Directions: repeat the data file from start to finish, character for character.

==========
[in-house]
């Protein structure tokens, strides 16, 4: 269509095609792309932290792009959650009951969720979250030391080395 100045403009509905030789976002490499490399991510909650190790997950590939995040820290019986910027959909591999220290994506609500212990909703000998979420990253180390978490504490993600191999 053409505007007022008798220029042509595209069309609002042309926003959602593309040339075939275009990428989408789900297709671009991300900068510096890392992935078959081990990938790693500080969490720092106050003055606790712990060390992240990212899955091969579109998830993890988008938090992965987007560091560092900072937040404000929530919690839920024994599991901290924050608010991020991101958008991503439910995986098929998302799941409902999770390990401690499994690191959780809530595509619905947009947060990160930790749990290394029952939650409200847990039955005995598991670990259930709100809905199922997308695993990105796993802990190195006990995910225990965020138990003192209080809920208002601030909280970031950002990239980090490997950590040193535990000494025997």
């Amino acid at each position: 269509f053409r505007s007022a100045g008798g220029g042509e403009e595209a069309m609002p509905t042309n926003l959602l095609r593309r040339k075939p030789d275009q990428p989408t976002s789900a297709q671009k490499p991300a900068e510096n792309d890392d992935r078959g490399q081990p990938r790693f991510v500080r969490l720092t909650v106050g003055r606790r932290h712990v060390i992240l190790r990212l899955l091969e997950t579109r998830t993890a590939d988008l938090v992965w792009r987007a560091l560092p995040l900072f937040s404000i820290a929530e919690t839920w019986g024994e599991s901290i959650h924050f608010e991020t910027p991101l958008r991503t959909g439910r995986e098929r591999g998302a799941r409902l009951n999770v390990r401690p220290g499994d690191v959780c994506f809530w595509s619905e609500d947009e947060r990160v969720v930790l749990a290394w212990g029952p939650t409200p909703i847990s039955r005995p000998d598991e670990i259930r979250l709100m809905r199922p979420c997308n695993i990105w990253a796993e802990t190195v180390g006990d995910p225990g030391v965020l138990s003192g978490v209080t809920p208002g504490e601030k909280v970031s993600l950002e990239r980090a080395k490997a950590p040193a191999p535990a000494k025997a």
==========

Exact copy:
[in-house]
């Protein structure tokens, strides 16, 4: 269509095609792309932290792009959650009951969720979250030391080395 100045403009509905030789976002490499490399991510909650190790997950590939995040820290019986910027959909591999220290994506609500212990909703000998979420990253180390978490504490993600191999 053409505007007022008798220029042509595209069309609002042309926003959602593309040339075939275009990428989408789900297709671009991300900068510096890392992935078959081990990938790693500080969490720092106050003055606790712990060390992240990212899955091969579109998830993890988008938090992965987007560091560092900072937040404000929530919690839920024994599991901290924050608010991020991101958008991503439910995986098929998302799941409902999770390990401690499994690191959780809530595509619905947009947060990160930790749990290394029952939650409200847990039955005995598991670990259930709100809905199922997308695993990105796993802990190195006990995910225990965020138990003192209080809920208002601030909280970031950002990239980090490997950590040193535990000494025997």
């Amino acid at each position: 269509f053409r505007s007022a100045g008798g220029g042509e403009e595209a069309m609002p509905t042309n926003l959602l095609r593309r040339k075939p030789d275009q990428p989408t976002s789900a297709q671009k490499p991300a900068e510096n792309d890392d992935r078959g490399q081990p990938r790693f991510v500080r969490l720092t909650v106050g003055r606790r932290h712990v060390i992240l190790r990212l899955l091969e997950t579109r998830t993890a590939d988008l938090v992965w792009r987007a560091l560092p995040l900072f937040s404000i820290a929530e919690t839920w019986g024994e599991s901290i959650h924050f608010e991020t910027p991101l958008r991503t959909g439910r995986e098929r591999g998302a799941r409902l009951n999770v390990r401690p220290g499994d690191v959780c994506f809530w595509s619905e609500d947009e947060r990160v969720v930790l749990a290394w212990g029952p939650t409200p909703i847990s039955r005995p000998d598991e670990i259930r979250l709100m809905r199922p979420c997308n695993i990105w990253a796993e802990t190195v180390g006990d995910p225990g030391v965020l138990s003192g978490v209080t809920p208002g504490e601030k909280v970031s993600l950002e990239r980090a080395k490997a950590p040193a191999p535990a000494k025997a």